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Friday, December 06, 2002

The Baseball Hall of Fame 2003 Ballot is out. And since I have nothing better to do at the moment, here’s my take on the relative merits of people on the ballot.

We’re just going to start by eliminating the players who it should be obvious to everyone aren’t remotely qualified for Cooperstown. The list is:
Vince Coleman, Darren Daulton, Mark W. Davis, Sid Fernandez, Rick Honeycutt, Danny Jackson, Tony Pena, Danny Tartabull, Mickey Tettleton, Mitch Williams, Todd Worrell

And then we’ll divide this task into two parts. The hitters are below. The pitchers will be discussed later.

The Hitters:

Brett Butler (1st Year On Ballot) – Sort of a poor man’s Tim Raines (many SB, not much power, good BA and OBP, good fielder) except of course that he’s white. Had a solid career, but he belongs in the Hall of the Very Good, not the Hall of Fame. Of the ten most similar batters, only three (Richie Ashburn, Harry Hooper, and Lloyd Waner) are in the Hall, none of the other seven are ever going to be inducted, and of the three who are in, only Ashburn really belongs there. (The other interesting thing about his comps list – only Willie Wilson is a contemporary of his.) And no Raines; I was kinda surprised. I don’t vote for Butler.

Gary Carter (6th Year On Ballot) - His stats look like nothing special now, but he was a catcher whose career prime was in the late 70s and early 80s, when the standards, both for catchers and everyone else, were different. He did put up 2092 hits and 324 homers despite spending his entire career in the NL in poor hitters’ parks. He was an 11-time All-Star, won 3 Gold Gloves and was a mainstay of the HR and RBI leader boards. His “most similar” lists actually runs out of catchers to compare him to, a very good sign for a catcher, and includes four solid Hall of Famers (Bench, Fisk, Berra, Gabby Hartnett) and three other strong candidates - Ted Simmons, Joe Torre (even before any consideration of his managerial career), and Ron Santo. While I think it’s fair to say that Fisk deserved to get in before Carter, now that Fisk’s in, Carter belongs in too. I vote for Carter.

Dave Concepion (10th Year On Ballot) – Despite 9 All-Star appearances and 5 Gold Gloves, I don’t see it. He had a good defensive reputation, but not like Ozzie Smith’s or anything. He’s mostly well-known these days due to being on the Big Red Machine teams of the 70s. As a hitter, some of his best comps are in Cooperstown (Pee Wee Reese, Luis Aparicio, Bobby Wallace) but most of them (Tony Fernandez, Bert Campaneris, Garry Templeton, Frank White, Alan Trammell) are rough contemporaries, none of whom, other than Oz, are ever going to the Hall – unless Alan Trammell (who was a far more valuable hitter) surprises me. And yet Bill James’ HOF monitor has him as “likely,” due in no small part to the Big Red Machine’s run. I don’t vote for Concepcion.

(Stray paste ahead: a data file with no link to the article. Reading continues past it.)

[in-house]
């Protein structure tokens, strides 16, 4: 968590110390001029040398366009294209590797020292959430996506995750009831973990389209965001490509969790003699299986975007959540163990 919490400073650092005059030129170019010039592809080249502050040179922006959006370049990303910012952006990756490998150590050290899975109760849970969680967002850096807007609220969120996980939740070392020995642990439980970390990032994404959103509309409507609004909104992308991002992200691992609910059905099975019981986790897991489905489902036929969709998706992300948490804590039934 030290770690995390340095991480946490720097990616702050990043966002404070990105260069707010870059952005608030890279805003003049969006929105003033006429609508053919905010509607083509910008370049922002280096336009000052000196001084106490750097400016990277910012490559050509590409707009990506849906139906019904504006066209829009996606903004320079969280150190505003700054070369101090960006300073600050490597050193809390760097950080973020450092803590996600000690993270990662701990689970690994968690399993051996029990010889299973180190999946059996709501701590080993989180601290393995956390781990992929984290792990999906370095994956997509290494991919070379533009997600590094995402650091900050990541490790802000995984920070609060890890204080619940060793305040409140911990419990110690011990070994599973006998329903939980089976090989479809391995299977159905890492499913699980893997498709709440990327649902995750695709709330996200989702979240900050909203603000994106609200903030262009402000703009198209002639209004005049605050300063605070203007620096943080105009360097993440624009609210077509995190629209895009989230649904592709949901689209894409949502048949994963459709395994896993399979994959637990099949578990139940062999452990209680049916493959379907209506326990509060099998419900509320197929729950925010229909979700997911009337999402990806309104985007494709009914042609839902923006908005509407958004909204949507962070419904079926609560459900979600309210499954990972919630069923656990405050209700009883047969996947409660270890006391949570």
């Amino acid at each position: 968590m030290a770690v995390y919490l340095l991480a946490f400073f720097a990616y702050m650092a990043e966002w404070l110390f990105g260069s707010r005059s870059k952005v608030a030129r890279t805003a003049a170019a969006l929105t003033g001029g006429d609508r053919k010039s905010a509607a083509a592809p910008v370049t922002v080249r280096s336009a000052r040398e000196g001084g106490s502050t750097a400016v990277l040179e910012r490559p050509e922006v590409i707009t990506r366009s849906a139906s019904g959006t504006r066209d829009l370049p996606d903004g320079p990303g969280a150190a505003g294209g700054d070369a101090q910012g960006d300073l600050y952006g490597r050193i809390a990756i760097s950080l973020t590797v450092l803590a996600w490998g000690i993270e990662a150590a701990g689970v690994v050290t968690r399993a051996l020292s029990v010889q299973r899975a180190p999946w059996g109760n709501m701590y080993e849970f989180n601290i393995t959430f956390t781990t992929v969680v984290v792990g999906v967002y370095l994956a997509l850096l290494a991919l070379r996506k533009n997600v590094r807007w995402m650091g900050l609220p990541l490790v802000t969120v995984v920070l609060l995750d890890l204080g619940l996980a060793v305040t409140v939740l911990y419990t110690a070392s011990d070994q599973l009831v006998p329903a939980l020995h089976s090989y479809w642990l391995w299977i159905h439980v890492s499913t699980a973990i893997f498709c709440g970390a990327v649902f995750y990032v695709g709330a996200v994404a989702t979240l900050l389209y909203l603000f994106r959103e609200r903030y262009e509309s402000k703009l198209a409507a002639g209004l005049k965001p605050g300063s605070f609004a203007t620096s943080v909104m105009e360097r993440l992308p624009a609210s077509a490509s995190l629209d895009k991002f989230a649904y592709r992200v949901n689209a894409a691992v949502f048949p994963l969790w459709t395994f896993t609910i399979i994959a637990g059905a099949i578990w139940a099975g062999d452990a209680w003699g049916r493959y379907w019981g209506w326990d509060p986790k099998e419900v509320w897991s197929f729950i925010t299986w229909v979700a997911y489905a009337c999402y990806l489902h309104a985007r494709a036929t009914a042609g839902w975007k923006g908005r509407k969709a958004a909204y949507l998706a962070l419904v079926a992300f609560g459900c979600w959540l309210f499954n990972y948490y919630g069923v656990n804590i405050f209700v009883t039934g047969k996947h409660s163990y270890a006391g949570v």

Andre Dawson – I’ve gone back and forth on this one a few times. I’m in the “no” camp, but the “yes” argument isn’t frivolous. For the moment, he’s the man, other than shoo-in Eddie Murray, with the most RBI among eligible players not in the Hall. And he’s four homers short of the same distinction in that category. He’s got an (albeit undeserved) MVP award, a homer crown, and an RBI crown. Of his ten most comprable hitters list, five (Billy Williams, Tony Perez, Al Kaline, Ernie Banks, Dave Winfield) are in the Hall, and none of the other five (Dave Parker, Dwight Evans, Harold Baines, Rafael Palmeiro, Vada Pinson) would be awful choices to join them. He had power, he had speed, even hit for a decent average. So why am I down on him? Well, look at that list for a minute. Williams, Kaline, and Banks are from a different, less hitter-friendly era, and Banks spent half his career at shortstop. Winfield had better numbers, and Perez is a pretty marginal (not a huge embarrassment, just a questionable call) Hall of Famer. Of the five non-Hall guys, well, Dewey’s not getting in, Pinson is a longshot for the Veterans’ Committee, and Palmeiro’s still building a case. The big key for me is Dave Parker. (Harold Baines as a career DH is a different case.) If you let in Dawson, you can’t logically keep Parker out.
The tiebreaker for me is that I don’t see Dave Parker getting in. I don’t vote for Dawson.

Steve Garvey (11th Year On Ballot) - You know how every fan has their pet cause celebre for the Hall of Fame? Well, Garvey is my Bizarro Cause Celebre. A first baseman with a career .329 OBP? Even in Chavez Ravine in the 70s, unless you’re hitting 30 dingers a year, which Garvey only did once, nobody should get too excited about any first baseman with a .329 OBP. You realize those error numbers are low and fielding percentages so high because he had no range, right? Mediocrity defined. In a world where Dwight Evans and Lou Whitaker get dropped from their first ballot, Garvey should not still be here. I don’t vote for Garvey.

Keith Hernandez (8th Year On Ballot) – A legitimately excellent defensive first baseman, but defense won’t get you there at 1B. There’s just not enough offense here to get excited about – very little power for a first-sacker, despite the decent averages and good plate discipline. Few ever thought of him as among the best player in baseball, or even the best NL first basemen. Of the ten hitters considered most similar, none of the eight that are eligible are in the Hall (and Ken Griffey Sr. is the closest thing to a true candidate of the lot) and neither of the two active players (Mark Grace, Wally Joyner) are going to get much support when they hang up the spikes. I don’t vote for Hernandez.